Life after Pi

Yann Martel’s next allegory
By CLEA SIMON  |  April 13, 2010

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GAMES FOR GUSTAV? Dante, Beckett, the Holocaust — they’re all here.

Beatrice and Virgil | By Yann Martel | Spiegel & Grau | 224 pages | $24
In contemporary literature, the Holocaust is the okapi in the room: looming and somehow irresistible. Such, at least, appears to be the thesis of Beatrice and Virgil, Yann Martel’s first novel since his 2002 Booker Award winner, Life of Pi.

The okapi, in the book, is stuffed, the namesake of Okapi Taxidermy, an odd little store in a foreign city in which the narrator, an author named Henry, has gone to live. The author, much like Martel himself, has had great success with a small novel that used animals to tell a story. The choice of animals, as Henry explains, “was for reasons of craft rather than of sentiment. Speaking before his tribe, naked, he was only a human and therefore possibly — likely — surely — a liar. But dressed in furs and feathers, he became a shaman and spoke a greater truth.”

As Beatrice and Virgil opens, we learn that Henry has spent five years on a new project, a paired novel and essay about the Holocaust. Together, they will present “a new choice of stories,” he tries to explain to his publisher. “In addition to the knowledge of history, we need the understanding of art.” But his idea of publishing the two as a flipbook is roundly rejected, and before long, he and his wife have moved from Canada to Europe — where, instead of writing, he is working in a chocolate shop, playing clarinet, and taking part in amateur theatricals.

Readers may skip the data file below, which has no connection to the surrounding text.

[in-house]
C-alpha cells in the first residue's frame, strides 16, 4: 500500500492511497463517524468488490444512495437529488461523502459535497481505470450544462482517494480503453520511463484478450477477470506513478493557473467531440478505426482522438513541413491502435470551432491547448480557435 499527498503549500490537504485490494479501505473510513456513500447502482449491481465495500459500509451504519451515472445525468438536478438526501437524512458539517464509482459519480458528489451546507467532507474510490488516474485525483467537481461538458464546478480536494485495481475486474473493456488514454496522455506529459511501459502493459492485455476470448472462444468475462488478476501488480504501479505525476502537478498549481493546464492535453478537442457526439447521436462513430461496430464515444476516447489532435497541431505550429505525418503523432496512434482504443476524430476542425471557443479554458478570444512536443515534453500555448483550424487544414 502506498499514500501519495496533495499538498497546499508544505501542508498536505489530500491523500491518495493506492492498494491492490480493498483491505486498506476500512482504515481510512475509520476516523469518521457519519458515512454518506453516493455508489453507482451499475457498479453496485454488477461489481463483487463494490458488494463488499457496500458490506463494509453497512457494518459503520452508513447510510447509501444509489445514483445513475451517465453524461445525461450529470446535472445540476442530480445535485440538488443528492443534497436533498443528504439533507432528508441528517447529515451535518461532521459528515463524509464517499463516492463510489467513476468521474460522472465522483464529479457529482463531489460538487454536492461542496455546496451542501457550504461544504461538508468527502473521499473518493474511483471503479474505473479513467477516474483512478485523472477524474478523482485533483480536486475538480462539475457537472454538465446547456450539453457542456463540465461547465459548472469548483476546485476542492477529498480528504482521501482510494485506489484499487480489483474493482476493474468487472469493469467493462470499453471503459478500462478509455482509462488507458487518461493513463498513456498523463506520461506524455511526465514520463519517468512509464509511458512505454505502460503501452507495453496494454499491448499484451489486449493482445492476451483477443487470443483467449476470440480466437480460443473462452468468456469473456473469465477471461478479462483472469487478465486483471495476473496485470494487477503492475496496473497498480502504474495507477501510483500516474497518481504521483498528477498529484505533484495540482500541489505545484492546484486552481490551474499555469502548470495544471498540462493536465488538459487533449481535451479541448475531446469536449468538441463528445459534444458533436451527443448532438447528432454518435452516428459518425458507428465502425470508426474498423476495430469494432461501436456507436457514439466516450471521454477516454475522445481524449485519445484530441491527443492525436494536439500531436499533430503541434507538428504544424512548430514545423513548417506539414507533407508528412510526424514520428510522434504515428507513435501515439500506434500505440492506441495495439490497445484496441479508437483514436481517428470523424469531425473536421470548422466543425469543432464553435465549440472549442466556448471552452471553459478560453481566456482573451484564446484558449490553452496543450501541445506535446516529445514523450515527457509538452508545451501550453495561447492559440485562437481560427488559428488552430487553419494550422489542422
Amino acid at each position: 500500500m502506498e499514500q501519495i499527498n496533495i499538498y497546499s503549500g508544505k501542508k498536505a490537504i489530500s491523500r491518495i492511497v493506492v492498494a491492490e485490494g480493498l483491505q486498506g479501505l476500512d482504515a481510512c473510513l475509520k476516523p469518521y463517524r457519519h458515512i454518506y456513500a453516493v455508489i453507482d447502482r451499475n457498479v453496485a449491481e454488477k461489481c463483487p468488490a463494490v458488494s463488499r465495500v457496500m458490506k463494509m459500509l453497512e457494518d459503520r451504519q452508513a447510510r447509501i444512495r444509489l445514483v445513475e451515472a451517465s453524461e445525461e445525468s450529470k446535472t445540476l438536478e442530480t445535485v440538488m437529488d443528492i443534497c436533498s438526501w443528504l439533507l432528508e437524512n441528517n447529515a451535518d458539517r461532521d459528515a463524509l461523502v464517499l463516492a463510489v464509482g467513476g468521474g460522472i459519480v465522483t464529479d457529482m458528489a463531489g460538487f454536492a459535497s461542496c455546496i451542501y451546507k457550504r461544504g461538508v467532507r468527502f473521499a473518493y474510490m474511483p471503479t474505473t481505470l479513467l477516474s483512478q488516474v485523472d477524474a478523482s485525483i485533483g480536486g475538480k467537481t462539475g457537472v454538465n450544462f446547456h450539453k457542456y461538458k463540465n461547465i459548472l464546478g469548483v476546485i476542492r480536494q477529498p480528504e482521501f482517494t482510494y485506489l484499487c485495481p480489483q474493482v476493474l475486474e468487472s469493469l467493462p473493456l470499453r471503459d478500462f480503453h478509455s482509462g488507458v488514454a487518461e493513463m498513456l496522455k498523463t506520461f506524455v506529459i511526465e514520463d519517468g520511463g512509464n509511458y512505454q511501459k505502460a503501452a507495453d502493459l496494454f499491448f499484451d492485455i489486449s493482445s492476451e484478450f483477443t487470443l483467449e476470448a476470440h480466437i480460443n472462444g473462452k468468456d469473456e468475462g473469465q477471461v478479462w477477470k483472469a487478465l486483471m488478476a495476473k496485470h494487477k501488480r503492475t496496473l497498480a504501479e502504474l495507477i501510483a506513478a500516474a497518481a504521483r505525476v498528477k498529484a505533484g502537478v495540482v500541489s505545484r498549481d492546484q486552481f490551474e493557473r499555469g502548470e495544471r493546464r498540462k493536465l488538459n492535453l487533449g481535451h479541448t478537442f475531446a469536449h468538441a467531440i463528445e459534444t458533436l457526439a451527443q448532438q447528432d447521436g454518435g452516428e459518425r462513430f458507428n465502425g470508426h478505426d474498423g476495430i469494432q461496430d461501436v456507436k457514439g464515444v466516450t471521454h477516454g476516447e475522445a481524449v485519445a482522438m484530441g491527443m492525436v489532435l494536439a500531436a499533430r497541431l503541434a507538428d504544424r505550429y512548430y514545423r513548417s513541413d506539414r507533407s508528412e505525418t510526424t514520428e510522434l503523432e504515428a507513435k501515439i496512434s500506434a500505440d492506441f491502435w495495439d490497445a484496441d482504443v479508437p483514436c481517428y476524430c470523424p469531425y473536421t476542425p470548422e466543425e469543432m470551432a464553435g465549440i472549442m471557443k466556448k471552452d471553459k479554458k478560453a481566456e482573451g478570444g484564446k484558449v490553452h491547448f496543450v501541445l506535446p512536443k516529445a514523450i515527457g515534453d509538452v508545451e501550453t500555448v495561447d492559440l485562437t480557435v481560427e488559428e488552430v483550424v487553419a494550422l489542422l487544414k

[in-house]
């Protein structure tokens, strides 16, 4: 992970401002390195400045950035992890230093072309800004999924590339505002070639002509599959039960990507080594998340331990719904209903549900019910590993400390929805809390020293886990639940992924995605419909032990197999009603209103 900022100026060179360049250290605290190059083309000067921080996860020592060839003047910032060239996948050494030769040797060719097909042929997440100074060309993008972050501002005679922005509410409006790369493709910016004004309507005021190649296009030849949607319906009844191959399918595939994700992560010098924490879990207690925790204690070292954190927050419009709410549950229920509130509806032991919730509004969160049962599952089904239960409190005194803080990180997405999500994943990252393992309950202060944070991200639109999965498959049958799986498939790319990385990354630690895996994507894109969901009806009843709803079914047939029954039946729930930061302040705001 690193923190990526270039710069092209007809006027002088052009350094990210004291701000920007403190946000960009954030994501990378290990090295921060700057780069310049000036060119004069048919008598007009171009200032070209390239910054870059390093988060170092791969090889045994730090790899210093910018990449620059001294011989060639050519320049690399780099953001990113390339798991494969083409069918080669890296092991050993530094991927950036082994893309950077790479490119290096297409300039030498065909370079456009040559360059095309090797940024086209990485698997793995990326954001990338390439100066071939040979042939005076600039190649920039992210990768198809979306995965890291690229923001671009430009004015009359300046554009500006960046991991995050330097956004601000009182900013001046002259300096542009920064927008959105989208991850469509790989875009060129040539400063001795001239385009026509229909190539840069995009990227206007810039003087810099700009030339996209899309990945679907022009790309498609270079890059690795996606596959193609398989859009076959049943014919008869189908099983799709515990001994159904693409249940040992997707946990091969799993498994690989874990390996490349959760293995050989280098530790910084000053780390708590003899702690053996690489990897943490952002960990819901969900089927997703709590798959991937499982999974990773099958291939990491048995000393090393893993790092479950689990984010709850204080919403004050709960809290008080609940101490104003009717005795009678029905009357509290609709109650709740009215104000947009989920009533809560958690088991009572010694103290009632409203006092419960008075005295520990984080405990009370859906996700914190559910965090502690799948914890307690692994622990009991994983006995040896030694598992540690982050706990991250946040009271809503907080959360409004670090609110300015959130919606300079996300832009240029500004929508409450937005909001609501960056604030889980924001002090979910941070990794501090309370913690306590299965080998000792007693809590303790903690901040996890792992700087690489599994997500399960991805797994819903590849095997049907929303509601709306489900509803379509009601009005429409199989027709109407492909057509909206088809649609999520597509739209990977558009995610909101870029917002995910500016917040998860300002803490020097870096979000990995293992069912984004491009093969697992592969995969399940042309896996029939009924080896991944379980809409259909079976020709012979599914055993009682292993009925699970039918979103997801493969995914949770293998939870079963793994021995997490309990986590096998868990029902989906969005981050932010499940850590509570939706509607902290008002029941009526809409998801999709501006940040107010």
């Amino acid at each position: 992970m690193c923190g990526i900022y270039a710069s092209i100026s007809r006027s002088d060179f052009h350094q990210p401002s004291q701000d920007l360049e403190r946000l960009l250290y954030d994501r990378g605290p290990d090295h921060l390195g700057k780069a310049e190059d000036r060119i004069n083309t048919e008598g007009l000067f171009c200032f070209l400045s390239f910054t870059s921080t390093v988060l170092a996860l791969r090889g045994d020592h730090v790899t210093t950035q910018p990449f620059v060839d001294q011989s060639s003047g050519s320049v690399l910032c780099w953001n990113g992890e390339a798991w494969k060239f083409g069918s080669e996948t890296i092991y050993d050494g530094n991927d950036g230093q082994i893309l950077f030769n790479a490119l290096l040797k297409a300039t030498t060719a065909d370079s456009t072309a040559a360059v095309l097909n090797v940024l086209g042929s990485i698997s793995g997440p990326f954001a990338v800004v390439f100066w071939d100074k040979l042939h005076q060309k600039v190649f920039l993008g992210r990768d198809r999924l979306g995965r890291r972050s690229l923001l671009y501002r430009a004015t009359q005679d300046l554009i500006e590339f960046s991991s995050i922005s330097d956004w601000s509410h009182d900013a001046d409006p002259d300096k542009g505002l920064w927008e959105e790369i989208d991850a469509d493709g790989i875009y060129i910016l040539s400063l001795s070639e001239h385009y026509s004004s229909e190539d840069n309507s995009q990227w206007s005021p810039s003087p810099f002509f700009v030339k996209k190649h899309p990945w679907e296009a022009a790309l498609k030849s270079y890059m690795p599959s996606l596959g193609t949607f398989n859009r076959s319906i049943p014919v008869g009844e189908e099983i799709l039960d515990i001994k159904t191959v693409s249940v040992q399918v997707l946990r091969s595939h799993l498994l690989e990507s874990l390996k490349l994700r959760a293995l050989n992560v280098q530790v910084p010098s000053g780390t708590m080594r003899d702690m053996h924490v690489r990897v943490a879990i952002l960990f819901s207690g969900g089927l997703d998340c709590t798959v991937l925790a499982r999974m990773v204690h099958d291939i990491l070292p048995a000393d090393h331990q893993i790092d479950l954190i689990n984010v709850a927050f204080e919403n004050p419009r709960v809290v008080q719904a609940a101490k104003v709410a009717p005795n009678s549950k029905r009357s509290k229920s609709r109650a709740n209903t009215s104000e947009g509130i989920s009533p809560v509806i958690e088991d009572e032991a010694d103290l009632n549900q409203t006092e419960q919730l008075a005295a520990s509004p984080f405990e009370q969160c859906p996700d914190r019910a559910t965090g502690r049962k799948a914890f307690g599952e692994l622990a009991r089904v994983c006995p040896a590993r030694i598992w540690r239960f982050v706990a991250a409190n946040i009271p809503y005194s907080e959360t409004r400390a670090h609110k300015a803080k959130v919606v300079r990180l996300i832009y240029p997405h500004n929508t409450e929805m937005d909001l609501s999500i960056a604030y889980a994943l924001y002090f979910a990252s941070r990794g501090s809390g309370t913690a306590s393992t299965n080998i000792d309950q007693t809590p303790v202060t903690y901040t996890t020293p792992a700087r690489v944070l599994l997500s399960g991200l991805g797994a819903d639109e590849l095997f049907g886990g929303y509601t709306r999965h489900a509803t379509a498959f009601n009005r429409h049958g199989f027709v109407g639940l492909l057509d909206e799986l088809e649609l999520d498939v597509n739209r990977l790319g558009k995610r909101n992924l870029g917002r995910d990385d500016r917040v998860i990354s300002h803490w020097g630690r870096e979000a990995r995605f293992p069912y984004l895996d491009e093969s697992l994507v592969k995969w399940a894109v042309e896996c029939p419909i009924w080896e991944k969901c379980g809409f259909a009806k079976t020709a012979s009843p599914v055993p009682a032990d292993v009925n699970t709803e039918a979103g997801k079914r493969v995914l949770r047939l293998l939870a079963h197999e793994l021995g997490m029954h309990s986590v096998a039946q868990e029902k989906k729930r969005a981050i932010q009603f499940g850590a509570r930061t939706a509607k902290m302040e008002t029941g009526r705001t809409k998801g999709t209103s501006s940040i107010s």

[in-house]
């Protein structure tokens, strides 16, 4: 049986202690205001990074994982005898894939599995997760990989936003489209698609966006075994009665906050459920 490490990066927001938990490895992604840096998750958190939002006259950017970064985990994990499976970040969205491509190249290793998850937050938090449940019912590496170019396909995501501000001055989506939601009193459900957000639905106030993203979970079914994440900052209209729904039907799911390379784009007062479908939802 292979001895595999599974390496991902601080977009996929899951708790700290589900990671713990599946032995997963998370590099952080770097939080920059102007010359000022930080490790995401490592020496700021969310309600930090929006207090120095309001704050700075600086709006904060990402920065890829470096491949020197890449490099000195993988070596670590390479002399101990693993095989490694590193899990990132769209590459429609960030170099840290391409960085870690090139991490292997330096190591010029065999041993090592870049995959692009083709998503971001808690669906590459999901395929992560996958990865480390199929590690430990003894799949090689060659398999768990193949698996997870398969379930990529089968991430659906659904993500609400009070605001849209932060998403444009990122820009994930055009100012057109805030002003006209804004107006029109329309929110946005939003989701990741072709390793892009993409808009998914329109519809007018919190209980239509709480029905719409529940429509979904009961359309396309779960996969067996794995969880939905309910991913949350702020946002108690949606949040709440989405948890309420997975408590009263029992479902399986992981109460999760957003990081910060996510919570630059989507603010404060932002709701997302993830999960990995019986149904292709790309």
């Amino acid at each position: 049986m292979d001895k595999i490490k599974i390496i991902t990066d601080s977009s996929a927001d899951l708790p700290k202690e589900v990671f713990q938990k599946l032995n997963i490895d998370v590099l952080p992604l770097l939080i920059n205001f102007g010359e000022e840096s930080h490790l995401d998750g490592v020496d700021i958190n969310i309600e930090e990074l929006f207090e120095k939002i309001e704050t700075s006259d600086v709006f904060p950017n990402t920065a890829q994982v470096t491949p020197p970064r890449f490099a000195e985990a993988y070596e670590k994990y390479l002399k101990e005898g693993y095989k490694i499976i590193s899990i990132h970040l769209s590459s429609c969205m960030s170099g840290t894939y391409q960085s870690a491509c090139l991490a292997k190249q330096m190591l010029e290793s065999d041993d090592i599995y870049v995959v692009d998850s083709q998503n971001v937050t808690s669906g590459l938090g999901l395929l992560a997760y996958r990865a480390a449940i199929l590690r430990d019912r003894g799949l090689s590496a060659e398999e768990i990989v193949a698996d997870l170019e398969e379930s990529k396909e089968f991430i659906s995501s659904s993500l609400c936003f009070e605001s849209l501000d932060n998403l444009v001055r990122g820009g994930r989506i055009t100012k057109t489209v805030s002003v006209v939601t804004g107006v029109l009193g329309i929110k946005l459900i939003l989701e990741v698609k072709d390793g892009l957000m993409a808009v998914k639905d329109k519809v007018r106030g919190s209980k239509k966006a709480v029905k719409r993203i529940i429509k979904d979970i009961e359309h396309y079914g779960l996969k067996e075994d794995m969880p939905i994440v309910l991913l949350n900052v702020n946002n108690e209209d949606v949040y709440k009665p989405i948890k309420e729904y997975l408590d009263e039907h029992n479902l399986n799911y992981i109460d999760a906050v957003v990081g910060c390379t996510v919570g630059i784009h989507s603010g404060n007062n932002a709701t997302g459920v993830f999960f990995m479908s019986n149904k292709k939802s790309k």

All well and good, and to this point, Martel has done a beautiful job of describing the desolation of rejection. It is in Europe that things get metaphorical and a tad fey. We keep getting told there are letters from readers. But one day, there is also a large envelope containing a highlighted short story by Flaubert and a request for help. Before long, Henry is collaborating with the correspondent, a strangely unemotional taxidermist also named Henry, meeting him in a shop full of beautiful dead creatures to help him with a play about a donkey named Beatrice and a howler monkey named Virgil.

As this play develops, detailing Beatrice’s sore neck and Virgil’s sore back, their hunger, and their inability to do anything, author Henry himself makes the connection to both Dante and Beckett. And long before the animals directly refer to the unnamed central event, even he grasps that they are discussing the Holocaust.

Twice removed — in a sullen taxidermist’s creation of two wounded animals — Martel finally lets author Henry take on the retelling that his publishers rejected. And as we were warned, as in Life of Pi, the use of animals is key. Lacking an adequate vocabulary — an explanation more acceptable from animals than from humans — the two beasts make up a list as a way to talk about what they have witnessed. “To remember and yet to go on living,” as Beatrice puts it. “A howl, a black cat, words and occasional silence, a hand gesture . . . ” — the list is as random as life and death, both of which come into Henry’s life as he works on the play. Some of the listed items are explained, some not. And when Henry finally figures out the taxidermist’s role, the drama ends, sort of. Henry’s own story continues for a little, with the result that he creates one of those list objects — a series of questions or “games for Gustav.” These, for Henry, mark his return to fiction. They also, of course, serve as the flipside of the book. The essay after the fiction.

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